Somehow I just stumbled across this list of “50 Interstate Oddities.” It’s a few years old, so some of the information is probably out of date, but as a road trip enthusiast and Google Maps addict, I found plenty of notes to send me off searching and mapping for awhile. (For the record, I have first-hand familiarity with several of the interstate oddities on the list, including I-4 in Florida, I-76 here in Ohio, I-17 in Arizona, the I-70/55/64 convergence in St. Louis, and, in fact, the top place-holder, Interstate 70’s bizarre gap in Breezewood, Pa.)
I admit that I was a bit disappointed that it doesn’t include one of my favorite interstate oddities.
I’ve been a regular passenger and driver on I-77 for most of my life: It connects Stark County with Akron and Cleveland to the north, and to the south, it runs through West Virginia, Virginia, and North Carolina before coming to an end in Columbia, S.C. Through growing up in Northeast Ohio, family vacations, and seven years spent living in (and driving to and from) Orlando, I am extremely familiar with the entire length of I-77.
Near Wytheville, Virginia, I-77 overlaps with I-81 for nine miles or so in a highway quirk that I just learned is called a wrong-way concurrency: The I-77 southbound lanes are the northbound lanes of I-81, and vice versa. Ever since I was old enough to start really paying attention to the highway routes, this has amused me.
Something else I realized thanks to the list: There are just three single-digit-designated U.S. interstates, and in the summer of 2010, I traveled on all of them. (I’m not counting the single-digit interstates in Alaska and Hawaii: They bear letters in addition to their digits, and they’re outside the contiguous 48 states.)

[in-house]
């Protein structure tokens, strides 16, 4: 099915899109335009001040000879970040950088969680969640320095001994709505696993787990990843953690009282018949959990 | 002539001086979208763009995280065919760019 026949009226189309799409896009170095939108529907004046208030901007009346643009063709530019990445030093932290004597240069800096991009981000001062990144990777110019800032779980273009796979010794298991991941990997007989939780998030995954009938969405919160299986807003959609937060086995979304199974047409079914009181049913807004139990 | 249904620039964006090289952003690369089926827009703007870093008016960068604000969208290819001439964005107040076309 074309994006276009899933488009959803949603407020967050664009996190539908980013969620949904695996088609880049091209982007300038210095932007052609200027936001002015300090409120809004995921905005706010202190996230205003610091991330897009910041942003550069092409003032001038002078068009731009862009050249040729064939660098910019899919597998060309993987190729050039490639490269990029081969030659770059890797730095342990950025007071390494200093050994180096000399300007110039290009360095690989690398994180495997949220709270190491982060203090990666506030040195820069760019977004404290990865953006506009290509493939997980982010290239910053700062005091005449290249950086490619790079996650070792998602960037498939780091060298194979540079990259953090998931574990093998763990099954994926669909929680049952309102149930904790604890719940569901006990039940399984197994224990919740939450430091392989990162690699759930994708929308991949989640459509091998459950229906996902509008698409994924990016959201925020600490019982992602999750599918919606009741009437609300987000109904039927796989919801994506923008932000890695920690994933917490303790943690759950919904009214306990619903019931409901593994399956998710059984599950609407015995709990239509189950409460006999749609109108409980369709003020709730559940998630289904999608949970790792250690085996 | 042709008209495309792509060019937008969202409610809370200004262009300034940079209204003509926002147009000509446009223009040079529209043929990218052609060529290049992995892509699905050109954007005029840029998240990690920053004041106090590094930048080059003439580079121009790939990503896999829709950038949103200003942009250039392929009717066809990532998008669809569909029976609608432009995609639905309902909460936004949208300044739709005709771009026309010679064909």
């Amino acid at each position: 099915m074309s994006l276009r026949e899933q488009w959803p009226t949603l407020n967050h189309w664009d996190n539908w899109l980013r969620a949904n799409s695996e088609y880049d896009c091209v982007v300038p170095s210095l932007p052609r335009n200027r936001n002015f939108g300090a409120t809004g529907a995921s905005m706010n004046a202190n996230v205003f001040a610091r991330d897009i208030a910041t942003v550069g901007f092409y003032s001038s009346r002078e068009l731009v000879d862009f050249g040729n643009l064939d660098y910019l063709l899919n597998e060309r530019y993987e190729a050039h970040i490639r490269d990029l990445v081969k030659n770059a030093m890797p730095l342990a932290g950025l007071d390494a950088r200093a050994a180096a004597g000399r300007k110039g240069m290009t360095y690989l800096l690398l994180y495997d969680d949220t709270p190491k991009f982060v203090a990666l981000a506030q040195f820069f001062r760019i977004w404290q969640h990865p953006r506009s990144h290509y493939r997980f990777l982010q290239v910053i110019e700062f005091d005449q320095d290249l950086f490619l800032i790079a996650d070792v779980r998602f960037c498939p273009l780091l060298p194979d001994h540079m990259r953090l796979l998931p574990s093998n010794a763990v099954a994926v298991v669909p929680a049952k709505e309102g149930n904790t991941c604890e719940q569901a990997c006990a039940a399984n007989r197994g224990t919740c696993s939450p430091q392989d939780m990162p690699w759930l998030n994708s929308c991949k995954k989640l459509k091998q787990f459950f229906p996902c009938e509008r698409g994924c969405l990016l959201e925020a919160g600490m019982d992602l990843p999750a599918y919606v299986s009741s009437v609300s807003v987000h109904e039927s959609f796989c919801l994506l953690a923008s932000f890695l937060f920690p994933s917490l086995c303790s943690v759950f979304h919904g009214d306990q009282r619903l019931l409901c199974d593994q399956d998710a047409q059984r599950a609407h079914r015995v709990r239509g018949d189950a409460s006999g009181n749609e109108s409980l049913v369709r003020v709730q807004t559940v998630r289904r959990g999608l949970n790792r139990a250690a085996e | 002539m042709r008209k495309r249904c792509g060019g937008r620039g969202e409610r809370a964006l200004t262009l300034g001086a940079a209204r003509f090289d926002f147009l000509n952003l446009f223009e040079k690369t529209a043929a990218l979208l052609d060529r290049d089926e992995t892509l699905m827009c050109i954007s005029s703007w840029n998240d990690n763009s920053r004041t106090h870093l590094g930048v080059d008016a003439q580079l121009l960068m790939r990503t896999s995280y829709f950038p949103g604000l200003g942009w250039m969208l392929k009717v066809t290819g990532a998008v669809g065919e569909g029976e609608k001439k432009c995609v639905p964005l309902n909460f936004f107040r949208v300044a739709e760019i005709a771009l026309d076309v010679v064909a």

That June, during my Ohio-to-California-and-back road trip, I took Interstate 8 across southwest Arizona – stopping briefly on Tatooine – to San Diego, and covered some of the same highway on the trip back home. While I was in California, I drove from San Diego up to Los Angeles for a day, mostly on Interstate 5. (It was surprisingly easy while I was there to fall into the habit of referring to numbered roadways using “the.” As in “Take the 5 all the way to the 8…” I’ve always used the “I” construct (“Take I-77”) for interstates and “Route” for numbered roads that aren’t interstates. “Take I-77 to Route 30,” etc. Anyway…) Two months later, Kelsey and I went to Orlando to visit Jim for Star Wars Celebration V, and while I didn’t actually drive that week, I know there were at least a few moments spent on Interstate 4.
Another road trip note from 2010: That March, I drove to PAX East in Boston, which, added to my San Diego trip, means I did a coast-to-coast freeway trek that year, albeit one with a couple-month break in the middle.
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